In city filled with hundreds of hotels, it takes a lot to stand out. From robotic concierges to art gallery lobbies, New York's boutique hotels have transformed the standard night's stay into a theatrical themed experience. Why stay in a boring beige room when you could spend the night in an authentic Japanese suite or book a boat-like cabin with a porthole window? For those seeking quirkier accommodations, we bring you a list of 10 themed hotels.
For the bibliophiles, the Library Hotel is real treat. There are 10 floors of guest rooms, with each being named for a category of the Dewey Decimal System, and each of the 60 rooms is outfitted with a collection of books exploring the topic of that room's foor. The hotel's lobby, lounge, and public areas are lined with books, and guests are welcome to explore the 6,000 titles.
The Marrakech Hotel hopes to transport guests from the Upper West Side to Morocco. The lobby is decked out with Moroccan art, brightly colored poufs, and silk-screened walls. The exotic decor continues in the 125 guest rooms with burnt-orange walls, Moroccan ceiling fans, and stained-glass light fixtures.
The Japanese-owned Kitano Hotel caters to?surprise!?the Japanese. The lobby is decorated with Asian art, and there is a renowned traditional Kaiseki restaurant (hello, shashimi room service!). Most guest rooms do not have particularly Japanese decor (although they all have high-tech Toto toilets), but there is an 805-square-foot suite that offers traditional Japanese accommodations with all-natural wood floors, shoji paper screens, and Tatami mats.
The Maritime Hotel drew its inspiration from the building's former life; it used to be home to the National Maritime Union. The hotel highlights the building's nautical elements, like the five-foot porthole windows that adorn every room, while adding boat-ish flare with details like custom teak furniture and wood-paneled rooms. The theme continues on the rooftop terrace, where cabanas lit by coconut lights evoke a beachy scene.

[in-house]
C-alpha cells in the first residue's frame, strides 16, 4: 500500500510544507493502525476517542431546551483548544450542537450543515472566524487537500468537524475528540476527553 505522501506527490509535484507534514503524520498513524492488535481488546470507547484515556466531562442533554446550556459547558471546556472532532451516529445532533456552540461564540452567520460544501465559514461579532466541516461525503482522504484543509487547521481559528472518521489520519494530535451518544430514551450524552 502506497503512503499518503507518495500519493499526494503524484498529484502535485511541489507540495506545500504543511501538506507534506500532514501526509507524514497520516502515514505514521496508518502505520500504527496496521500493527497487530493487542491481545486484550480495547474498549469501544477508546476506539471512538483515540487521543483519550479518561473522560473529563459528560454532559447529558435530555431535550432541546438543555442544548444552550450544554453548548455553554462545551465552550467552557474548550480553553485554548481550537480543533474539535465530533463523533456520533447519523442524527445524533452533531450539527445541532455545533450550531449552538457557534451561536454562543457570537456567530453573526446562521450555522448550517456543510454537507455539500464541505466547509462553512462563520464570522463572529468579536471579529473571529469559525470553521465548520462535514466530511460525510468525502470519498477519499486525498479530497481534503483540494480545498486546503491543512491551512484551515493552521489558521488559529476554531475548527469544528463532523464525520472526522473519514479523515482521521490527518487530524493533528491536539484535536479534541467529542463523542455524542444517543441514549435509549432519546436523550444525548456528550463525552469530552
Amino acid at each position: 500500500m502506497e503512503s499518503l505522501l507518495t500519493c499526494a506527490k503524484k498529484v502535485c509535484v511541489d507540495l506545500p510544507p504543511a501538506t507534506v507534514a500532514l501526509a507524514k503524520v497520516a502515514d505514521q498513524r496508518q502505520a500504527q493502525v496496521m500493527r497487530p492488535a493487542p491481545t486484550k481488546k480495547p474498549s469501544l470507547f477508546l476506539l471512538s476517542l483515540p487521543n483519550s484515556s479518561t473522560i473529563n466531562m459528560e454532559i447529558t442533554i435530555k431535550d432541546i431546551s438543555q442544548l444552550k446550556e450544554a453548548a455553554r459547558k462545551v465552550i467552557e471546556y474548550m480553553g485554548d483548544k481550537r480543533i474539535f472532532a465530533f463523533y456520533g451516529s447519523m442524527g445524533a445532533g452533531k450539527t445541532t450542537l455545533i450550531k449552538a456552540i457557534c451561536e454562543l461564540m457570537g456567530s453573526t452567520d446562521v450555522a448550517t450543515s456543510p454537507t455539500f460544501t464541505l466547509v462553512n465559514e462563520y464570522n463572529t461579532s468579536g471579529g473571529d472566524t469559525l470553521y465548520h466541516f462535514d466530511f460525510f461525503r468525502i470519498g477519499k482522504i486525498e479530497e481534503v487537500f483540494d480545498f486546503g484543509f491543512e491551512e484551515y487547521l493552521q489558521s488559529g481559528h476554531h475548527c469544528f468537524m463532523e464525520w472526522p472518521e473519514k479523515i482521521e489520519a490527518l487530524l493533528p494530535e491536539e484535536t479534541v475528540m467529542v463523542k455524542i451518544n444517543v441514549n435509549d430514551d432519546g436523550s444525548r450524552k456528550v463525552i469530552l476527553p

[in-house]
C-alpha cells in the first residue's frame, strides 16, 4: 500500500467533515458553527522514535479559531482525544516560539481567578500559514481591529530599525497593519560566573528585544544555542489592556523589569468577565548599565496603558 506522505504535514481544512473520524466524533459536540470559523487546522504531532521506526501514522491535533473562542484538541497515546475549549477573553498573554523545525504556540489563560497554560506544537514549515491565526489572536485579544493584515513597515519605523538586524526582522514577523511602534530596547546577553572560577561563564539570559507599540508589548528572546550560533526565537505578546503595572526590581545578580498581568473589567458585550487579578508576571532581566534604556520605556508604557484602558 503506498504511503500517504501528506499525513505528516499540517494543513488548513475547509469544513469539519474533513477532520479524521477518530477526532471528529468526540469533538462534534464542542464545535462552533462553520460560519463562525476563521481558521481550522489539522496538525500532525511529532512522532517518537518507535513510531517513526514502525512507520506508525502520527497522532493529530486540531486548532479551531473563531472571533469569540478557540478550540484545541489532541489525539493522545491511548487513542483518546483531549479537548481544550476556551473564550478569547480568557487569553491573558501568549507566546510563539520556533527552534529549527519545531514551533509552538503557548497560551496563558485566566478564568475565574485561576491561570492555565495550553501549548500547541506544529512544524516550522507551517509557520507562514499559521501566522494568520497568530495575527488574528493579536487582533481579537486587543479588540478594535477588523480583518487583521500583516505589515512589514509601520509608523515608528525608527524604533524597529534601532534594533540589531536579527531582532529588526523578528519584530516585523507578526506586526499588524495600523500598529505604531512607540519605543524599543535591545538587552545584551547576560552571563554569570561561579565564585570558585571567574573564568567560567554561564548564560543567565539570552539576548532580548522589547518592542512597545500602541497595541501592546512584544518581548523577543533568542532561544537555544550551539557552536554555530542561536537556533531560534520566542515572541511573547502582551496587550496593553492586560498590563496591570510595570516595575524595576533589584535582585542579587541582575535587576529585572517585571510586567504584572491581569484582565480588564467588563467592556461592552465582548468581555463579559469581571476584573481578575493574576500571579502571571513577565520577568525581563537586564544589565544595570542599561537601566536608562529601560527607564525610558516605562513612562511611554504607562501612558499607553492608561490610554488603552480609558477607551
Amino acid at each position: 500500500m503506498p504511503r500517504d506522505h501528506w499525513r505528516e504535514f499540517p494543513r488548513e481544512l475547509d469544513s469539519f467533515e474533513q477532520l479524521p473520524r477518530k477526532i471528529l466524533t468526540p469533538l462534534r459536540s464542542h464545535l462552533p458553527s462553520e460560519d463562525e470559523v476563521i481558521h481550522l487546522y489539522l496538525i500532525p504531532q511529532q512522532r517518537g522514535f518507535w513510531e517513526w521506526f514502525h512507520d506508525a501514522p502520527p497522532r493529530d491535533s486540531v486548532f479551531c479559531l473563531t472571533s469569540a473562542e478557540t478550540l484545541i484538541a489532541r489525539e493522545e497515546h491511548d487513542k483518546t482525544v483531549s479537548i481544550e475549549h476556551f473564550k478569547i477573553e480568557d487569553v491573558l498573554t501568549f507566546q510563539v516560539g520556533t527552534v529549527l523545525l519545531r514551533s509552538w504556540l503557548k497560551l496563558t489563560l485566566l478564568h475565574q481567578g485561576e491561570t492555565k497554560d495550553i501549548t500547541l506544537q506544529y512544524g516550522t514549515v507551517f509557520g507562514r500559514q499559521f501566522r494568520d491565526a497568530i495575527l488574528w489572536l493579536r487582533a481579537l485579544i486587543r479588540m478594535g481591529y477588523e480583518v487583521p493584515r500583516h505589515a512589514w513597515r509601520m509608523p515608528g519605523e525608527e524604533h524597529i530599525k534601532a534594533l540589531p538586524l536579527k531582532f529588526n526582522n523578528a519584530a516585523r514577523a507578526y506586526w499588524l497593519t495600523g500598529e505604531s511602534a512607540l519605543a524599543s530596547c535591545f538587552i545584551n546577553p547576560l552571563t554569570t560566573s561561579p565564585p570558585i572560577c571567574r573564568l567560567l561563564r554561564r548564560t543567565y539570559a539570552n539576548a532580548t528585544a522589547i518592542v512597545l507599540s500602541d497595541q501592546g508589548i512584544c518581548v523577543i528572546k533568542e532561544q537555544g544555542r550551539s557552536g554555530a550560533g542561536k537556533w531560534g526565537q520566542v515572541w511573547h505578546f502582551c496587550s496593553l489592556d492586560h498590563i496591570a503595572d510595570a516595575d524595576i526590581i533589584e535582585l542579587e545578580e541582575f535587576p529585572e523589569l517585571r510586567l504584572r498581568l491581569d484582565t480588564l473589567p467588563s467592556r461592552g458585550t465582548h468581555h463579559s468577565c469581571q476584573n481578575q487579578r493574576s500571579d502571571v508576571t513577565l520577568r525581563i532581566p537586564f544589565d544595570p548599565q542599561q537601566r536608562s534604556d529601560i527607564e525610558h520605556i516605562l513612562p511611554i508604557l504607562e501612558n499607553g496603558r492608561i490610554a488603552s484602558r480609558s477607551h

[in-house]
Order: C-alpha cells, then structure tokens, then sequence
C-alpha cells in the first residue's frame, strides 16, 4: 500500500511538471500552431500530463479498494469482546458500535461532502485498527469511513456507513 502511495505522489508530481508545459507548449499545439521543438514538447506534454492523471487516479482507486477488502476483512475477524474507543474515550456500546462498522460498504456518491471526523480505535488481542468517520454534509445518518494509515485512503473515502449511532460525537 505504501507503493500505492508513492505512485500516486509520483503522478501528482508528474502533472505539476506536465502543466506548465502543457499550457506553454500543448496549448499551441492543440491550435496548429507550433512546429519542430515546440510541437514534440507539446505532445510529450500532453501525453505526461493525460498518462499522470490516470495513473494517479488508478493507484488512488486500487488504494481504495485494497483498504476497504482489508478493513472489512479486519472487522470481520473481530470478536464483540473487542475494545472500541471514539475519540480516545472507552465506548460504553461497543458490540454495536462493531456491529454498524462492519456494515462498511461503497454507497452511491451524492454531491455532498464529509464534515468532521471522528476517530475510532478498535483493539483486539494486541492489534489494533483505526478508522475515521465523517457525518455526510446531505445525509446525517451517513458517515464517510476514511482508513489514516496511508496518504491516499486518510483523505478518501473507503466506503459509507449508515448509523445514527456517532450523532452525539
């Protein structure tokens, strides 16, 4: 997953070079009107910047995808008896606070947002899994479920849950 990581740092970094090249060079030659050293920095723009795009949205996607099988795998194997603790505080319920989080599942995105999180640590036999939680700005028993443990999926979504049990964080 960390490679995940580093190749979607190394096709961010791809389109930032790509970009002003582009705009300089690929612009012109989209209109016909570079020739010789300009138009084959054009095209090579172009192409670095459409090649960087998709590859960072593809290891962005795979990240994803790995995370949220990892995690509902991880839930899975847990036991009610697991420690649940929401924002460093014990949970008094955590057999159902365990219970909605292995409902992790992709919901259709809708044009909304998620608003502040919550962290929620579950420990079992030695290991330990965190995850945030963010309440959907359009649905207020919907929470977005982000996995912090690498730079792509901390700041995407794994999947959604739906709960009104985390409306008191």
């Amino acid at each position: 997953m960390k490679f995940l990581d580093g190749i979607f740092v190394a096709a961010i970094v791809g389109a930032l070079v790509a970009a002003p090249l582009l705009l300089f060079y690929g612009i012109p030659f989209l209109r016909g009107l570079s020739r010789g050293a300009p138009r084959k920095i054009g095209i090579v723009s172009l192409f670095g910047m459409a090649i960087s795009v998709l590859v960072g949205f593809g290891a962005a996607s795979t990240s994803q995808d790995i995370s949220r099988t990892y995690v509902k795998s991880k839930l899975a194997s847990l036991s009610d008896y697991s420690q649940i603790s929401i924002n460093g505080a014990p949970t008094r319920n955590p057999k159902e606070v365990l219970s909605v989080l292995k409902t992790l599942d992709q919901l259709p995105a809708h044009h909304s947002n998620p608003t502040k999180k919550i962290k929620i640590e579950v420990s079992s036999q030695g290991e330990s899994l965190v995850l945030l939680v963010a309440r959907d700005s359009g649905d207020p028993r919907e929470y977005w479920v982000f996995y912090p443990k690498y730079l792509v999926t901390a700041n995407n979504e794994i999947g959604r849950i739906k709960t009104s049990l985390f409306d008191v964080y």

Your standard hotel artwork is usually pastel paintings of flowers and boring landscapes, but that's not the case at the Gershwin Hotel on East 27th Street. You see the art even before you enter; giant white tear-drop like sculptures hang over a scarlet-red facade. Inside, the lobby boasts original works by Andy Warhol (including a Campbell's Soup Can signed by the artist) and Roy Liechtenstein, and the 13 floors of rooms feature work by other pop artists. The hotel also hosts rotating art exhibitions and cultural events like fashion shows.
The Night Hotel is one of the more esoterically themed hotels, but it's supposedly inspired by "Gotham after dark." A mish-mash of gothic and noir, the hotel features black and white decor in a dimly-lit environment?think black walls and red lights. From the outside, the building is cast in a constant purple-glow, and the castle-like front door looks appropriately like it will transport you to an evil lair.
The new Jade Hotel was designed with a prohibition-era style. The developer paid careful attention to period pieces, and the lobby is outfitted with classic 1920s furniture. Same goes for the 113 guest rooms, where interior design firm Andres Escobar & Associates drew from the work of '20s furniture designer Emile-Jacques Ruhlmann. But the best themed feature? All rooms have rotary phones.
New York's Yotel, the first U.S. venture of the European pod chain, opened to much fanfare a few years back, bringing to the Big Apple, a purple-hued, ultra-techy hotel experience. Guests are greeted by a luggage-sorting robot and automated "Mission Control" check-in kiosks. Yotel's rooms, called cabins, are of the micro variety, and they pile on the high-tech features, like an "interactive wall" that can stream music, "super strength" free wifi, and a desk with "multi power point sockets."
New York Magazine says the Casablanca Hotel is "like stepping onto the set of the movie with the same name," which happens to be exactly what the hotel is going for. The lobby is decorated in a vibrant Moorish theme with tropical plants, rattan furniture, colorful mosaic tiling, and, of course, a piano. The in-house restaurant is called Rick's Cafe (named for the film's lead character) and features decor reminiscent of the movie.
The theme of the Jane Hotel in Greenwich Village is a bit undefinable, but parts of it draw from the Titanic, as the building was once used to house the ship's survivors. The rooms are tiny, but they draw inspiration more from luxury train cabins than cruise ship rooms. Expect odd quirks like stuffed monkey bellhops, a disco ball in the lobby, and hotel staff in costume.
· All Hotels Week coverage [Curbed]